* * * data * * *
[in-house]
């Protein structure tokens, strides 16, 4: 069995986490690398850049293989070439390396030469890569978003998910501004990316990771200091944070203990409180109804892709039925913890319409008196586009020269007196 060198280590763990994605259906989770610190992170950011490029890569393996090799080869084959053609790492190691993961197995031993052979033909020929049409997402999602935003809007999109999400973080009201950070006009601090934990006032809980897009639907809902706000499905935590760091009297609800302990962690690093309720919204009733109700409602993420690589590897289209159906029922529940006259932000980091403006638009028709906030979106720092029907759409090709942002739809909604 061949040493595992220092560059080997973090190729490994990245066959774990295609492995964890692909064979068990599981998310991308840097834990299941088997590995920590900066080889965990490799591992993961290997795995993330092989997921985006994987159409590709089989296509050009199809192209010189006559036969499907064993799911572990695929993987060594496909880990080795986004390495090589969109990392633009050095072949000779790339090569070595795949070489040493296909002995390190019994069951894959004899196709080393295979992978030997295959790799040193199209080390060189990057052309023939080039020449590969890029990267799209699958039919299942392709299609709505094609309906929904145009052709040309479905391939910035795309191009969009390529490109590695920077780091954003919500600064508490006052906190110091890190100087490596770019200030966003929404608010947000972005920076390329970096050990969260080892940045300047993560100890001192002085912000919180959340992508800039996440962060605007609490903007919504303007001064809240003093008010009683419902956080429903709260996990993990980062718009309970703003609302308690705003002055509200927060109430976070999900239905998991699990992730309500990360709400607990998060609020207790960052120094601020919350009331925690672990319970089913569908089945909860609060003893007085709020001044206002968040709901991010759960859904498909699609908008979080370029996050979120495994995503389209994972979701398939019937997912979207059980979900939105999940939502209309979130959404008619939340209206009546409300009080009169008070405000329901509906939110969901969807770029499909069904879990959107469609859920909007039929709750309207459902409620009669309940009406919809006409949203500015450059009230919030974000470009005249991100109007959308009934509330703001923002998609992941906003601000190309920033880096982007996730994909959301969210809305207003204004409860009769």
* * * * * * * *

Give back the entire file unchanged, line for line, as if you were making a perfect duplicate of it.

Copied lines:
[in-house]
């Protein structure tokens, strides 16, 4: 069995986490690398850049293989070439390396030469890569978003998910501004990316990771200091944070203990409180109804892709039925913890319409008196586009020269007196 060198280590763990994605259906989770610190992170950011490029890569393996090799080869084959053609790492190691993961197995031993052979033909020929049409997402999602935003809007999109999400973080009201950070006009601090934990006032809980897009639907809902706000499905935590760091009297609800302990962690690093309720919204009733109700409602993420690589590897289209159906029922529940006259932000980091403006638009028709906030979106720092029907759409090709942002739809909604 061949040493595992220092560059080997973090190729490994990245066959774990295609492995964890692909064979068990599981998310991308840097834990299941088997590995920590900066080889965990490799591992993961290997795995993330092989997921985006994987159409590709089989296509050009199809192209010189006559036969499907064993799911572990695929993987060594496909880990080795986004390495090589969109990392633009050095072949000779790339090569070595795949070489040493296909002995390190019994069951894959004899196709080393295979992978030997295959790799040193199209080390060189990057052309023939080039020449590969890029990267799209699958039919299942392709299609709505094609309906929904145009052709040309479905391939910035795309191009969009390529490109590695920077780091954003919500600064508490006052906190110091890190100087490596770019200030966003929404608010947000972005920076390329970096050990969260080892940045300047993560100890001192002085912000919180959340992508800039996440962060605007609490903007919504303007001064809240003093008010009683419902956080429903709260996990993990980062718009309970703003609302308690705003002055509200927060109430976070999900239905998991699990992730309500990360709400607990998060609020207790960052120094601020919350009331925690672990319970089913569908089945909860609060003893007085709020001044206002968040709901991010759960859904498909699609908008979080370029996050979120495994995503389209994972979701398939019937997912979207059980979900939105999940939502209309979130959404008619939340209206009546409300009080009169008070405000329901509906939110969901969807770029499909069904879990959107469609859920909007039929709750309207459902409620009669309940009406919809006409949203500015450059009230919030974000470009005249991100109007959308009934509330703001923002998609992941906003601000190309920033880096982007996730994909959301969210809305207003204004409860009769």